A patient of mine and a friend both indicated that perhaps they had disappeared into what can best be described as a “fourth dimension.” After several days of on and off searching, I began to think the keys might not be found at all and so, I took the precautionary measure of duplicating my car key to my Porsche knowing that if I lost the duplicate, it would cost upward of $500 to replace. I located a hardware store that duplicated foreign car keys, for $95, but without the electronic features, that would allow me to open the car manually.
Lisa and I continued to look in places in and outside the garage. Granted our searches were of a perfunctory nature but I wondered why wouldn’t an object such as keys be easily seen, after all I was looking for a set of keys and not just one. About 6 weeks later, my wife found them. They were in an inconspicuous corner on a shelf next to my car.
Similar to a witness to a crime, with the passage of tine the mind, in reworking scenes, can confuse rather than clarify reality. What had actually happened was the following: In my haste to retrieve my wallet, I never put the keys in my pocket and they had slipped out of my hands but rather landing on the floor they had perched themselves hidden on the shelf leading to the doorway exiting the garage.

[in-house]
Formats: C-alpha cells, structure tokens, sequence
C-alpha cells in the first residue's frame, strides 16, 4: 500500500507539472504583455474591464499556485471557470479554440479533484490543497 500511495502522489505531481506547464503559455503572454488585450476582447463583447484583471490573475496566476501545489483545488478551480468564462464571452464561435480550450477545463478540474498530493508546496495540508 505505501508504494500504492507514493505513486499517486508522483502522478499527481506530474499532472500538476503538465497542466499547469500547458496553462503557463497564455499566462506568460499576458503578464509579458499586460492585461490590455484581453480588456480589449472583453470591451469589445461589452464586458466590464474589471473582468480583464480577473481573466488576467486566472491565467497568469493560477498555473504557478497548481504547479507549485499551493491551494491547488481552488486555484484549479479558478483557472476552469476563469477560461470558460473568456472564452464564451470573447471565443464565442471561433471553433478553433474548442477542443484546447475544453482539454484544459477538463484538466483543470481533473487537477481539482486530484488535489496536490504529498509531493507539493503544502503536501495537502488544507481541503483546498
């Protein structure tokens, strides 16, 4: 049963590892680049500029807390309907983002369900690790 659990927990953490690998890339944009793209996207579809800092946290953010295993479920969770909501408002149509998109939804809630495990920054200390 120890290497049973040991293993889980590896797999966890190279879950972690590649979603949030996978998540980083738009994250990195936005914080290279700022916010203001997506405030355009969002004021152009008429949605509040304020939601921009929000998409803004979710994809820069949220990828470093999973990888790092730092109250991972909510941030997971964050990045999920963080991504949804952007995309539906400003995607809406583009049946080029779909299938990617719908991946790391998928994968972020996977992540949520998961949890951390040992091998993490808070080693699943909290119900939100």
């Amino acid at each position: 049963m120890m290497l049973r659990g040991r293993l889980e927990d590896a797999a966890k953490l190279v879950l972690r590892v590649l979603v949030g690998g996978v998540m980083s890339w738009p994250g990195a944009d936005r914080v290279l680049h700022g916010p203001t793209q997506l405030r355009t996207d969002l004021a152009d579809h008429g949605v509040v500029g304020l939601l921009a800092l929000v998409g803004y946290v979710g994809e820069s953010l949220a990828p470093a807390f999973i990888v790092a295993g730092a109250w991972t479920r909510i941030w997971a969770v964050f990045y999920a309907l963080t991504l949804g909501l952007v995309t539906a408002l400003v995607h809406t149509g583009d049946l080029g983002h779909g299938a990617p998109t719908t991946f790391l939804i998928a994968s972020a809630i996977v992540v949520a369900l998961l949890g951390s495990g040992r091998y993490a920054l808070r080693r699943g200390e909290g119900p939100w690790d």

When I had returned to my car, I recognized immediately that my keys were missing. Acceptance of this realization should have led me to believe that the keys had to be somewhere in the garage inasmuch as they were not to be found anywhere in my car. But, after not finding them in any obvious location, my mind extrapolated beyond the event itself, thereby obfuscating my search. In my defense, the fact that my keys landed where they did, in the corner of a shelf, not in eyesight, was most unlikely.
Ironically, Lisa was looking for something that she had misplaced in the garage when she discovered my keys. Shortly after, she found what she had been originally in search of. Rather than the fourth dimension, perhaps it was my sudden disorientation causing the my keys to drop and, my subsequent stress–knowing that I had to get to my office—that caused the enigma of my missing keys.
6 replies on “The Missing Keys”
Missing keys – or anything? Next time imagine you are in Lisa’s situation here – i.e. that something else too is missing. Generally works for me: if two things seem to be missing, either I get a better hypothesis as to where both of them are or else I just get luckier in finding at least one of them. Now, what have I just forgotten to tell you?
Charming response, Joe. Thx.
This is gre
“They were in an inconspicuous corner on a shelf next to my car.”
This reflects not an aging thing; rather a focus thing. For years I have known that memory is enhanced if I vocalize internally a description of my actions as I take them. Not that I do this routinely TBH, but the cognitive vocalization process creates an internal awareness that later on one’s ‘memory’ can latch onto so to remember what was placed where.
And this is just the beginning. Most elderly people suffer from an incurable disease called A.G.E., which gets progressively and incrementally worse with time and age.
I have a similar story but it took me a couple of years to find my keys! My keychain turned up after Covid when I was getting ready for a Pops concert at the symphony. Guess where they were? Inside pocket of the cooler that I had not touched during the pandemic. Threw them in the trash at that point. Everything had been rekeyed by then and I had a new car. 😆